Thread Talk From My Sewing Machine #70

thread-talk1

Happy Friday, Friends!  I feel like this week has gone by so quickly.  I promised you I would share with you a secret or two about my way of machine quilting earlier this week based on my recently completed Thread Journey quilt. Click here if you would like to see more pictures of the quilted finished product.

morning-pictures3

So, you know how sometimes chefs keep things simple by using simple ingredients in their cooking, but they learn to use those ingredients well?  My quilting philosophy is kind of like that too.  I generally do not use more than three quilting elements within a section when I quilt.  Hopefully you will see what I mean by the pictures I am showing you…

In the quilt center – feathers + pebbles for background (2 elements):

Aug11e

Aug11m

… and very occasionally, a bean sprout or two (so 2 1/2 elements) – you can see the bean sprouts sticking out amongst the pebbles in the top portion of the picture below.

Aug11h

Next, we have feathers + pebbles + sprouts in the Ohio Star inner border (3 elements):

August18g

August18i

Gray Sashing: feathers + pebbles (2 elements):

morning-pictures5

sept15d

Outer border: feathers (with occasional variations of sprout or pebbled spines) + echoing (2 elements):

sept15e

sept15h

sept15j

I keep my motifs simple and few in dense quilting because:

#1.  It is easier for the viewers to concentrate on certain elements of the quilting, then a whole bunch of motifs.

#2.  It affords me the opportunity to keep quilting the same thing, and thus able to work in the practice I need to master different motifs.  I don’t ever do practice pieces – because I always practice better on the real deal.

#3.  When a large expanse of quilting area is limited to 2-3 motifs, that also allows me to slip in trying out new ideas without being too noticeable.  That way, I can decide whether I like those new motifs or not. :)  There are quite a few moments of trying out new things in Thread Journey that I can’t even tell existed because how the major motifs I have selected have dominated the quilting area.

So basically,  I have quilted the entire Thread Journey quilt with feathers, echoing and pebbles, and nothing else that’s fancy. :)  See what I mean? Keep it simple, and use the simple to your advantage!!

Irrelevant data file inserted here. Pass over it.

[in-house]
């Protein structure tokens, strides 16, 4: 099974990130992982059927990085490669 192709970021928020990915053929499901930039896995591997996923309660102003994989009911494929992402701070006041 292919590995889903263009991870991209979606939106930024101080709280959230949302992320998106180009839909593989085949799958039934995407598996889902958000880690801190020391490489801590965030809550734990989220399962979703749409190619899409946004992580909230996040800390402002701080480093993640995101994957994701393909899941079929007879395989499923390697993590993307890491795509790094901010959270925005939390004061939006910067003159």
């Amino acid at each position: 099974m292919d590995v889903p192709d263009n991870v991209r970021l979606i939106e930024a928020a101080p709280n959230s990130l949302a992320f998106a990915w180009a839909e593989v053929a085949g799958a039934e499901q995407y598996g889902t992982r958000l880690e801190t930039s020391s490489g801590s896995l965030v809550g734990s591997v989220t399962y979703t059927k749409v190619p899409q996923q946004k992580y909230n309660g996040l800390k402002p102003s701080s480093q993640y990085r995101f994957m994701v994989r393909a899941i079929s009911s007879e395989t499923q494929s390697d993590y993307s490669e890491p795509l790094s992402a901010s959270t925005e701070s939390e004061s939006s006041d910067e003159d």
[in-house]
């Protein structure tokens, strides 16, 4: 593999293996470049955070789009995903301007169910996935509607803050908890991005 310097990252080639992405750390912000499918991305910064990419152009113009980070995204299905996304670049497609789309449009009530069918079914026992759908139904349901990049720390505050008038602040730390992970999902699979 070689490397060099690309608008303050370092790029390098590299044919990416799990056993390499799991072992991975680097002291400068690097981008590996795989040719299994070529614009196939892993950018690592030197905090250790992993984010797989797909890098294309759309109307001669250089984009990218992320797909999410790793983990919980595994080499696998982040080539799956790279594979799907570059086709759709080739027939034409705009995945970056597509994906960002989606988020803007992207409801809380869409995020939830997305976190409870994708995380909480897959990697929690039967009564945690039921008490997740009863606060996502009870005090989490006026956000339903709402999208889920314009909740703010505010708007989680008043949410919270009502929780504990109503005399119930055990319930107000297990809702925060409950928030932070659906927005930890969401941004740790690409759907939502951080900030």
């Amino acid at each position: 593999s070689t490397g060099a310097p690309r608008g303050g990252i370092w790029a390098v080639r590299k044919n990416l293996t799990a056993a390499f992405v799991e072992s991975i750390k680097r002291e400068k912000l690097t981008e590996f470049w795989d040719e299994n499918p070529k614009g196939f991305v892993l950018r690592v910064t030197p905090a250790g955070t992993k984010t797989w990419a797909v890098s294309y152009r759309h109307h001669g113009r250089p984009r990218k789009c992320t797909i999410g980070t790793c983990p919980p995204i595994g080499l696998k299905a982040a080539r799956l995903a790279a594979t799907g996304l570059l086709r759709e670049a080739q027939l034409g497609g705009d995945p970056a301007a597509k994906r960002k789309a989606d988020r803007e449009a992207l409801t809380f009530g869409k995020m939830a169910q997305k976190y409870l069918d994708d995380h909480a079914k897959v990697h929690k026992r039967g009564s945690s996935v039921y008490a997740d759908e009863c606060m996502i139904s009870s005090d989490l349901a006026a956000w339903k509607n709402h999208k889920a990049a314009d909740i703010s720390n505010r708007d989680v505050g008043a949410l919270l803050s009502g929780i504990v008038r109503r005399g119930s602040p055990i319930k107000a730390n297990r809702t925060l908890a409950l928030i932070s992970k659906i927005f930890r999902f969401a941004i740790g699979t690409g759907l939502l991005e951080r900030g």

I hope my sharing has helped you… it’s not just using the simple motifs, but rather it is a matter of using the simple well.

Have a great weekend – till next time!

Advertisements

15 thoughts on “Thread Talk From My Sewing Machine #70

  1. Thank you, Wendy, for your wise quilting advice. Simplify, simplify, simplify. Busy-ness actually detracts, it doesn’t give the eye a place to rest. A photographer friend has said the same thing about photography. Simplify, focus on the simple beauty, the single subject, get rid of the busy distractions around. I had not thought of my quilting in that same manner, but it sure makes sense. Your quilting always enhances the piecing….. Wow! Lots of food for thought! 😉

  2. I don’t know of anyone but you who would call feathers a “simple” motif. While I am satisfied with my (much) simpler FMQ, I remain in awe of yours.

  3. Yes, your sharing is MOST helpful! Thank you! I hope you’ll keep on doing that. I can’t help but notice you did a lot of echoing too and very consistent spacing. Now THAT takes practice! :D Very nicely done. I’m not there yet.

  4. Thank you so much for your tips, but I don’t which part you are calling Sprouts. Did I miss something there? Probably Thanks again!

  5. Awwww, Wendy, everytime you post a article like this, I almost drool!! Your quilting is just wonderful, love the different color areas!! I want to grow up to be just like you–of course I’m twice as old as you are!! LOL!

  6. Thank you so much for all of your tips and advice. I will (hopefully) be able to put it in practice in my next thread projects. My quilting is definitely a journey with ups, downs, detours and even disasters along the way, but I am finding more scenic routes and less traffic jams along the way with your amazing tutorials. Thank you!
    I like your subtle reminder to “KISS” instead of trying to include everything at once.

  7. Wendy,
    I love this! I’ve shared it via FaceBook with one of the groups I quilt with. You have been a real source of inspiration to me…both in the quilting world, and spiritually! God bless you!

    Laura Watson

  8. This is stunning. I am just starting fmq and I this is perfect timing, because I now understand your advice. I’ve been studying and buying books, and watching you tube to wrap my head around fmq and finally just bit the bullet and decided that I was going to jump into it and fmq each of my little 56- 7″ heart blocks a different fmq design and it was really the best practice I could have done. So I totally agree on #2. I’m one who tried just practice pieces and for me I find I have to do it on the real deal to get going 😆

Leave a Reply

Fill in your details below or click an icon to log in:

WordPress.com Logo

You are commenting using your WordPress.com account. Log Out / Change )

Twitter picture

You are commenting using your Twitter account. Log Out / Change )

Facebook photo

You are commenting using your Facebook account. Log Out / Change )

Google+ photo

You are commenting using your Google+ account. Log Out / Change )

Connecting to %s